Fortunately for us, our brains are well contained and protected inside of our skulls, unfortunately, this makes studying the brain extremely difficult. The simplest way to study the brain is postmortem, after a person has died the brain can be dissected, easily labelled, and viewed under powerful microscopes. Obviously this has major drawbacks, if we want to monitor how a disease progresses in a person it can be difficult to do if we can only examine the brain postmortem.
Molecules that build up in the brain can be examined in living people by withdrawing cerebrospinal fluid (CSF), a fluid found surrounding the brain and spine, but this can only be used to determine general levels, not locations within the brain where the molecule may be building up. However, a link between Alzheimer's disease (AD) and a molecule known as beta-amyloid was shown by examining beta-amyloid levels within CSF.
In humans, many imaging techniques have been developed to examine the brain while it's functioning. Functional magnetic resonance imaging (fMRI) uses the different magnetic properties of hemoglobin, the oxygen carrying molecule in the blood, to monitor brain activity in real time by monitoring changes in oxygenation, and by extension activity, during various activities. This only gives a very broad idea of regional activity of the brain.
Another technique, called positron emission tomography (PET), can give more precise information on the brain by using specifically labelled (safe) radioactive molecules that can be examined as the radioactive molecule decays and gives off a signal. Different molecules can be designed to look at different areas of the brain or different targets. PET is often used to diagnose dementia (such as AD)and was also used to demonstrate the link between AD and the beta-amyloid mentioned above.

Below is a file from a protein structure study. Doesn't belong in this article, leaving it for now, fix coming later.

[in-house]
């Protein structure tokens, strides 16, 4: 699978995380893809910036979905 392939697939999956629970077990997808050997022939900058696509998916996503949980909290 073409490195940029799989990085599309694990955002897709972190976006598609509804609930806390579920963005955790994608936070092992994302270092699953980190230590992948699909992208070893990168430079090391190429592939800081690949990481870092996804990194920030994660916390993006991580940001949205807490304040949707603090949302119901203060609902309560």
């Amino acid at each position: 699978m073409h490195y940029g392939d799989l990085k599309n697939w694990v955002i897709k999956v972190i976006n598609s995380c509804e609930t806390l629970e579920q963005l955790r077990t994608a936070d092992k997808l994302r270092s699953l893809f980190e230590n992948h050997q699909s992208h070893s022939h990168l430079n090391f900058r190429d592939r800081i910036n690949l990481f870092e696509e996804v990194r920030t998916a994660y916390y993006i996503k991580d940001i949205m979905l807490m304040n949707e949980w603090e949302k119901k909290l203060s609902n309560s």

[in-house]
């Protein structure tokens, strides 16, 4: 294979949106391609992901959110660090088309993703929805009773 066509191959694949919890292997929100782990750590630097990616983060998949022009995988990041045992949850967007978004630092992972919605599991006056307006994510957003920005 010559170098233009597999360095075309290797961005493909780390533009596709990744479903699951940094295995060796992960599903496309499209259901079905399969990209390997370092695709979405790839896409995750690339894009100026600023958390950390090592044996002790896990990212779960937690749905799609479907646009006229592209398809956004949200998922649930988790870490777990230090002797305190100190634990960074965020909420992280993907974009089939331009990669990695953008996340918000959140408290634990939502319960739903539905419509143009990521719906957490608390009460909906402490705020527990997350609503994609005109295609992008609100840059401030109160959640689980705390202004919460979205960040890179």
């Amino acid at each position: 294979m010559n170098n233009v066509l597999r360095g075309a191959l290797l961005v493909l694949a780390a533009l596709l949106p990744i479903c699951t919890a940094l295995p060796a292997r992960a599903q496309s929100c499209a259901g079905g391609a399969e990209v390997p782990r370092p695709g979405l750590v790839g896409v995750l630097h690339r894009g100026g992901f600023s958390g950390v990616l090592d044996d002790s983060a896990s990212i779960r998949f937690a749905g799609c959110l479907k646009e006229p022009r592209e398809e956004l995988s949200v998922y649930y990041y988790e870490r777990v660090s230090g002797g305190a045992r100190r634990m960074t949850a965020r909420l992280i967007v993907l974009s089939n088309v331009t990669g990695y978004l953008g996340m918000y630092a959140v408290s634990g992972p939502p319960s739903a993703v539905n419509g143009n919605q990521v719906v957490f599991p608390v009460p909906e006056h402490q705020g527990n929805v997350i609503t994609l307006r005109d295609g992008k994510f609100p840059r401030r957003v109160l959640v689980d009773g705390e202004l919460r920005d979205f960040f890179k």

New techniques are being developed all the time to better examine the living brain. In mice there are even techniques that surgically add a window to the mouse's skull for live imaging of mice brains during certain activities. Of course between the difficulty of examining the brain in living people, and the incredible complexity of the human brain, it's difficult to definitively link any condition to specific causes.
I've added a link to a NPR podcast below about brain imaging being used to examine the link between AD and sleep which may be interesting to you.
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